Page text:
There has been a lot of talk recently about how black shoppers are treated at high-end stores. The issue? Several people made discrimination complaints against popular shops in New York City. The scandal kicked off after two shoppers accused Barneys and the NYPD of racial profiling. In one case, 21-year-old Kayla Phllips was surrounded by cops after purchasing a $2,500 Celine handbag. They demanded to know why she used a debit card without a name on it. It happened to be a temporary card until her new one arrived. She avoided arrest but not complete humiliation. To them, she didn't look like someone who could afford that swank accessory.
There are similar complaints about Macy's. Shameful. But if you are black and like to buy things at upscale stores, this is nothing new. It happens all across this country. In fact, I have long referred to this as "Shopping While Black." However, now there is a proposed fix -- a Bill of Rights to protect black shoppers.
Under this bill, employees who profile customers will be disciplined or fired. Additionally, inappropriate language and excessive force when holding a suspect are no longer allowed because store employees must "respect the basic civil and legal rights of any person suspected."
Presumably, that would help prevent what happened to actor Rob Brown (you may remember him from HBO's Treme and the film Finding Forrester). He says after purchasing a $1,300 Movado watch and then shopping for sunglasses at the Macy's flagship store in New York City, he was stopped by "three white guys" who were undercover officers. They began publicly accusing him of committing credit card fraud, cuffed him, and paraded him around the store "like an already convicted common criminal." He was then thrown into a holding cell and berated for an hour. When cops realized who he was, he was released. He has since filed a class action lawsuit against Macy's.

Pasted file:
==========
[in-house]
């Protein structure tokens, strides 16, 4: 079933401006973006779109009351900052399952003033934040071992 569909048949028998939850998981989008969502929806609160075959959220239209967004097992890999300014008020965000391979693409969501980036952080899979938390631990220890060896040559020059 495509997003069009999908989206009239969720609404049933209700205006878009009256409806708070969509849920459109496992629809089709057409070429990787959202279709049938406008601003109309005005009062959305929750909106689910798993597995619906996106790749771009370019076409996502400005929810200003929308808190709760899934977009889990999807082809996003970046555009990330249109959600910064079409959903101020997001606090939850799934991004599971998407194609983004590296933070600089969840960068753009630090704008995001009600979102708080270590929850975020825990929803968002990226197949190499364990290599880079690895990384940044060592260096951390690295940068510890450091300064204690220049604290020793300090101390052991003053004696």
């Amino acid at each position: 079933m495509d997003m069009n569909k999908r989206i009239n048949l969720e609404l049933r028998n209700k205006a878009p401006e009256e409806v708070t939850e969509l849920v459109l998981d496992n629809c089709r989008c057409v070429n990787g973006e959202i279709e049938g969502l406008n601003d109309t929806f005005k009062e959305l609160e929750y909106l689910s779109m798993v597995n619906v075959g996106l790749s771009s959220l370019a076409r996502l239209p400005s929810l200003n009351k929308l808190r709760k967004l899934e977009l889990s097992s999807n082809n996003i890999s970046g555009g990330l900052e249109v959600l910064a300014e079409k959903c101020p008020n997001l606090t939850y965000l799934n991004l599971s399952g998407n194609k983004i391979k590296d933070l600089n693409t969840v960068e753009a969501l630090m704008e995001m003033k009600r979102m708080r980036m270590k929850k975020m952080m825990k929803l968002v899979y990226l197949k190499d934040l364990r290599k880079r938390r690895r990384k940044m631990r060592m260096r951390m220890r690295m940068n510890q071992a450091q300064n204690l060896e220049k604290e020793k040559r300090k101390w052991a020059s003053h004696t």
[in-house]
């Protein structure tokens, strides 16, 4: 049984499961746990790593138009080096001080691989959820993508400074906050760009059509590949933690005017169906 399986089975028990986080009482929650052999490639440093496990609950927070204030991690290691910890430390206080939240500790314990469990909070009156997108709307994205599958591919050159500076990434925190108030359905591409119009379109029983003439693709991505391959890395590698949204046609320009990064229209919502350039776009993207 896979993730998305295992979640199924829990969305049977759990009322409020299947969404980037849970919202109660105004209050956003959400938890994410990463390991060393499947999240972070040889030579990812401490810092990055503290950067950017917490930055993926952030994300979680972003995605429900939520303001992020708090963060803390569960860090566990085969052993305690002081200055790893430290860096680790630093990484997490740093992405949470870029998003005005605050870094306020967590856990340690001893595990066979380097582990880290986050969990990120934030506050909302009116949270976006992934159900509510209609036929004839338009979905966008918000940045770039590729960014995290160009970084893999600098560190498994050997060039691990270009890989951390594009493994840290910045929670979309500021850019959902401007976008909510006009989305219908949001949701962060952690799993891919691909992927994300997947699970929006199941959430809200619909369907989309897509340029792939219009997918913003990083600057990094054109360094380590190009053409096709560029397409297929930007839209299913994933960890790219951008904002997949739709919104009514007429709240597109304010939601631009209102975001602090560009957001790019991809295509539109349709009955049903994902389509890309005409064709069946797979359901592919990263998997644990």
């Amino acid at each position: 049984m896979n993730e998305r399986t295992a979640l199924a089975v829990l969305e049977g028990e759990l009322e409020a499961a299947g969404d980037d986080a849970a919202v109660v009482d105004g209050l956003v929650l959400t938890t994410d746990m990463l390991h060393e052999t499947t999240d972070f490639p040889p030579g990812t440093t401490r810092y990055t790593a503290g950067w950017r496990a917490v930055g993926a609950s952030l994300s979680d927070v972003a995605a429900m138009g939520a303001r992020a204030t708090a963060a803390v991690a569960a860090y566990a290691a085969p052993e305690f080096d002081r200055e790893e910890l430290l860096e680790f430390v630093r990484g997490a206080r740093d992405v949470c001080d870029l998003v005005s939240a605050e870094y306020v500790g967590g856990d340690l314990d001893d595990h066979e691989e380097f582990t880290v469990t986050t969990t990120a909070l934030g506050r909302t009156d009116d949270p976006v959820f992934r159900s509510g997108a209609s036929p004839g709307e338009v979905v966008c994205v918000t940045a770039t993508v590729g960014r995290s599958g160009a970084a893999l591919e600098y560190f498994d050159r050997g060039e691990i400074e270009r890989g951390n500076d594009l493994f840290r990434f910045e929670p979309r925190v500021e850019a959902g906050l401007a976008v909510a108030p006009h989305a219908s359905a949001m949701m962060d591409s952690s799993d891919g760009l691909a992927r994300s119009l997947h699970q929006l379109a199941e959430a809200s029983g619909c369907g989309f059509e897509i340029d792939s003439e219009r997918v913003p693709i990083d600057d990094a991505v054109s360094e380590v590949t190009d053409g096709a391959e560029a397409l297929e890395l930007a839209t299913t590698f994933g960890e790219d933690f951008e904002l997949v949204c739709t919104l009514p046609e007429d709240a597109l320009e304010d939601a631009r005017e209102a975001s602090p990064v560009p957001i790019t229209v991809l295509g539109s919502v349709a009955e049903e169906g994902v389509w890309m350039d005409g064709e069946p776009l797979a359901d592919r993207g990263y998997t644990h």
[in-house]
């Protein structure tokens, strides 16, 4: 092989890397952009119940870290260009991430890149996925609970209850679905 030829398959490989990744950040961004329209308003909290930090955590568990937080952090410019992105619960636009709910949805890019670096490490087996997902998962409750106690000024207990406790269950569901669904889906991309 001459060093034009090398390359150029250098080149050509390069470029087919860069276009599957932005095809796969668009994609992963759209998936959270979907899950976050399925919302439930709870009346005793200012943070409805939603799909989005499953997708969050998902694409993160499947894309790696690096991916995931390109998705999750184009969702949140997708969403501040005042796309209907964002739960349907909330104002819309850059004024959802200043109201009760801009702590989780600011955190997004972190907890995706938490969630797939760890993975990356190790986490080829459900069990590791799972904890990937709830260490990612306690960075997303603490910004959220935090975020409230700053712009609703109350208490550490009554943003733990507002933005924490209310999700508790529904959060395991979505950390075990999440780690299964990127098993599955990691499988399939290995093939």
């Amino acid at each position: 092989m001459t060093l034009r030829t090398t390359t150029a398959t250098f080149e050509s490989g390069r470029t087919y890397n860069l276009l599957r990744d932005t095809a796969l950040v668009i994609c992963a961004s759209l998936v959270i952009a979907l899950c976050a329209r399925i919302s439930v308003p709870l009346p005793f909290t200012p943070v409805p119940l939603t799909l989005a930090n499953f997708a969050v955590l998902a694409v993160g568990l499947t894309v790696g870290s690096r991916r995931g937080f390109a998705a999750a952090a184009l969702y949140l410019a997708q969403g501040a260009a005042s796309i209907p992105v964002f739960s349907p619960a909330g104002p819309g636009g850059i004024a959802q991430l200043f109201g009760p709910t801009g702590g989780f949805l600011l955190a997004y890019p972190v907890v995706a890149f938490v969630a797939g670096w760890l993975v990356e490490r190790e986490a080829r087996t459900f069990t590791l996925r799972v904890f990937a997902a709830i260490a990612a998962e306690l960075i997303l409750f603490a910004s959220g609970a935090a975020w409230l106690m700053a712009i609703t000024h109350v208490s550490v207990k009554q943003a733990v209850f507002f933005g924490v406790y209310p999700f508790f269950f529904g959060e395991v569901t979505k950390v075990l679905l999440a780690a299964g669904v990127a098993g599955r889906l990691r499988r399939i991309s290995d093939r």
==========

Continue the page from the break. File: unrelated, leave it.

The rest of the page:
For some readers, this may seem unbelievable or unlikely. But it's not. I have been the victim of profiling at that very same store. One winter while shopping for a pair of leather gloves, I was followed like I was some sort of known criminal. The security guard didn't even try to be subtle about it. Every time I touched something, he would check it as though I did something to it. I was incensed. But to be honest, I was as hurt as I was angry. I have never stolen a thing in my life. I am professional, working woman in New York City, who pays her taxes and has never committed a crime. But to him, I looked like a thief.
It's the same kind of preconceived notions at play when people of color are targeted and watched from the moment they step through the doors. And it happens in other ways too. Some salespeople don't even bother to wait on us because they assume we cannot afford to buy anything.
Doesn’t matter if you have an Ivy League degree or own a home, some people can only see one thing. So while I hope that this Bill of Rights has a positive effect, I won't be holding my breath. The issue goes deeper than having the right guidelines for employees to follow. Until we work to change those underlying racist attitudes and the negative stereotypes too many people buy into, Shopping While Black will continue to be a problem.
Have you ever been the victim of racial profiling in stores? Do you think racial profiling by store staff is a problem?
Image via Strauss/Curtis/Corbis